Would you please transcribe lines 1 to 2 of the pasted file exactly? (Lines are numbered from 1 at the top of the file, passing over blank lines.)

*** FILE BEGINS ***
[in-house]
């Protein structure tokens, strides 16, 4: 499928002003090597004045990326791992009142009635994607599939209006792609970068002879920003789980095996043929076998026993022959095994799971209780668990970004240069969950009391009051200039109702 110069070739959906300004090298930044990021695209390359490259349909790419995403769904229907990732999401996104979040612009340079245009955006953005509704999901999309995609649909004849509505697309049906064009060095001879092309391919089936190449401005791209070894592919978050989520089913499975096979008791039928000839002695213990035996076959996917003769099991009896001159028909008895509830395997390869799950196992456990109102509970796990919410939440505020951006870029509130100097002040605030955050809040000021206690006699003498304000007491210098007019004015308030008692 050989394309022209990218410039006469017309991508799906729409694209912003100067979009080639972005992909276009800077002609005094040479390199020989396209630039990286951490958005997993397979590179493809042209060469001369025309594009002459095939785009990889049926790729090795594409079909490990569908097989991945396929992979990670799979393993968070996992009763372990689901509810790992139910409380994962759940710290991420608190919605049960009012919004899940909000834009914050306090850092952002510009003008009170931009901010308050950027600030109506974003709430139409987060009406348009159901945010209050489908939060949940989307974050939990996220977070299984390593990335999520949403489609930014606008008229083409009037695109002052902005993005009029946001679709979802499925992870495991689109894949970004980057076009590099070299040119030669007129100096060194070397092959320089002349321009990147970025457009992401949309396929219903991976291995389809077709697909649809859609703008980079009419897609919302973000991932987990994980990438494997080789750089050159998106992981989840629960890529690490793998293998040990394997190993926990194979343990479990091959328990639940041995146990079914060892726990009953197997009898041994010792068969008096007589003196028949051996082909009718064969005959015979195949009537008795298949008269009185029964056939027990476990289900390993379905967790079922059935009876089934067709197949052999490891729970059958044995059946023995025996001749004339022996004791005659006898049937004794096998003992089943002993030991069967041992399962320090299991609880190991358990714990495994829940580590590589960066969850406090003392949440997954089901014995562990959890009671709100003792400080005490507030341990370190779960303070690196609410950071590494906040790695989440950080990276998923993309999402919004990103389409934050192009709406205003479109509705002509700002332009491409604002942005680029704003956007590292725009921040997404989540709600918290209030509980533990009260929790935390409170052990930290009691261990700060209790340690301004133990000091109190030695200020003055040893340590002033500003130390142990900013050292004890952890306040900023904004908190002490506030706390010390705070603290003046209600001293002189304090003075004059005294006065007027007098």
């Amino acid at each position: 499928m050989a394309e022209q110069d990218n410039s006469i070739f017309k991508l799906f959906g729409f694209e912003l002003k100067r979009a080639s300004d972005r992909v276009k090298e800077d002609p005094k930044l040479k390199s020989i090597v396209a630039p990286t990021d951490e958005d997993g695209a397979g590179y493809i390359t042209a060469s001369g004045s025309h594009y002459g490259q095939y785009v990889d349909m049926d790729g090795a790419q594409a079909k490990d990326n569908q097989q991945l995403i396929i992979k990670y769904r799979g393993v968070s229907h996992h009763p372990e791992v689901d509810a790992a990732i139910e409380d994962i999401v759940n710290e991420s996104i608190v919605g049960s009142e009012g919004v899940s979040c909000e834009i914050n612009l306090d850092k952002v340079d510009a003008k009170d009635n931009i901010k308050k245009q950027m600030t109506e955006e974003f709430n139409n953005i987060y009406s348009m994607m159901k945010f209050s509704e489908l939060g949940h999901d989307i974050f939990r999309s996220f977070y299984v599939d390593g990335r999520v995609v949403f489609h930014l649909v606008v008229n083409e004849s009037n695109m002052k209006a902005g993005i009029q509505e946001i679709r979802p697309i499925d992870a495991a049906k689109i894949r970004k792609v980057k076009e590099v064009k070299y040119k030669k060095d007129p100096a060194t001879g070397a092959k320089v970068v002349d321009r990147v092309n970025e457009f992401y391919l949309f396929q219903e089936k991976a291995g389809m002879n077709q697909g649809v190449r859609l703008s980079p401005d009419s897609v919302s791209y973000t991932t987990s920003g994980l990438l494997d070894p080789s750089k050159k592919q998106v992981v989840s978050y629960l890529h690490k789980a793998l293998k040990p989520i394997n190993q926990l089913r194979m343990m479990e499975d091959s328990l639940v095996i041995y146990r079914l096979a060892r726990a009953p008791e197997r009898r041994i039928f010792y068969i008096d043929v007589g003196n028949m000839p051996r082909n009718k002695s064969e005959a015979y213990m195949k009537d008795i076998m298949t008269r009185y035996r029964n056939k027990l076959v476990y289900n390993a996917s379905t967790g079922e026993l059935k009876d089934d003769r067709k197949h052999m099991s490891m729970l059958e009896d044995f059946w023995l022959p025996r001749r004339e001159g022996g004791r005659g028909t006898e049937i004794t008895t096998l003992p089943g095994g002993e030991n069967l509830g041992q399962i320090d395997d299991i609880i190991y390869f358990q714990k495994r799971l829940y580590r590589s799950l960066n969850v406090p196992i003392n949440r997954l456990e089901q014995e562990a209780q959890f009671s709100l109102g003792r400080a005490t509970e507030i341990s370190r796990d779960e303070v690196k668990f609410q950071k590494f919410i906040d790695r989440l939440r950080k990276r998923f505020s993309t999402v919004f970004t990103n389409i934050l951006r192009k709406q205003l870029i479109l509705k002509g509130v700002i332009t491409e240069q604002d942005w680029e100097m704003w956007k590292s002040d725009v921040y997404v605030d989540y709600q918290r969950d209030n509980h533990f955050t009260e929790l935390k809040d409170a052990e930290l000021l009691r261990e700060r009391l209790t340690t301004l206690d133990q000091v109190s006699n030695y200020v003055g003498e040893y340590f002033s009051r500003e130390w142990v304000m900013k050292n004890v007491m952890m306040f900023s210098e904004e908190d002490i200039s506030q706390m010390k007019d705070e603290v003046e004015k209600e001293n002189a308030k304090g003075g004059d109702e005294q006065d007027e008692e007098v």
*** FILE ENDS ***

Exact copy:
[in-house]
């Protein structure tokens, strides 16, 4: 499928002003090597004045990326791992009142009635994607599939209006792609970068002879920003789980095996043929076998026993022959095994799971209780668990970004240069969950009391009051200039109702 110069070739959906300004090298930044990021695209390359490259349909790419995403769904229907990732999401996104979040612009340079245009955006953005509704999901999309995609649909004849509505697309049906064009060095001879092309391919089936190449401005791209070894592919978050989520089913499975096979008791039928000839002695213990035996076959996917003769099991009896001159028909008895509830395997390869799950196992456990109102509970796990919410939440505020951006870029509130100097002040605030955050809040000021206690006699003498304000007491210098007019004015308030008692 050989394309022209990218410039006469017309991508799906729409694209912003100067979009080639972005992909276009800077002609005094040479390199020989396209630039990286951490958005997993397979590179493809042209060469001369025309594009002459095939785009990889049926790729090795594409079909490990569908097989991945396929992979990670799979393993968070996992009763372990689901509810790992139910409380994962759940710290991420608190919605049960009012919004899940909000834009914050306090850092952002510009003008009170931009901010308050950027600030109506974003709430139409987060009406348009159901945010209050489908939060949940989307974050939990996220977070299984390593990335999520949403489609930014606008008229083409009037695109002052902005993005009029946001679709979802499925992870495991689109894949970004980057076009590099070299040119030669007129100096060194070397092959320089002349321009990147970025457009992401949309396929219903991976291995389809077709697909649809859609703008980079009419897609919302973000991932987990994980990438494997080789750089050159998106992981989840629960890529690490793998293998040990394997190993926990194979343990479990091959328990639940041995146990079914060892726990009953197997009898041994010792068969008096007589003196028949051996082909009718064969005959015979195949009537008795298949008269009185029964056939027990476990289900390993379905967790079922059935009876089934067709197949052999490891729970059958044995059946023995025996001749004339022996004791005659006898049937004794096998003992089943002993030991069967041992399962320090299991609880190991358990714990495994829940580590590589960066969850406090003392949440997954089901014995562990959890009671709100003792400080005490507030341990370190779960303070690196609410950071590494906040790695989440950080990276998923993309999402919004990103389409934050192009709406205003479109509705002509700002332009491409604002942005680029704003956007590292725009921040997404989540709600918290209030509980533990009260929790935390409170052990930290009691261990700060209790340690301004133990000091109190030695200020003055040893340590002033500003130390142990900013050292004890952890306040900023904004908190002490506030706390010390705070603290003046209600001293002189304090003075004059005294006065007027007098």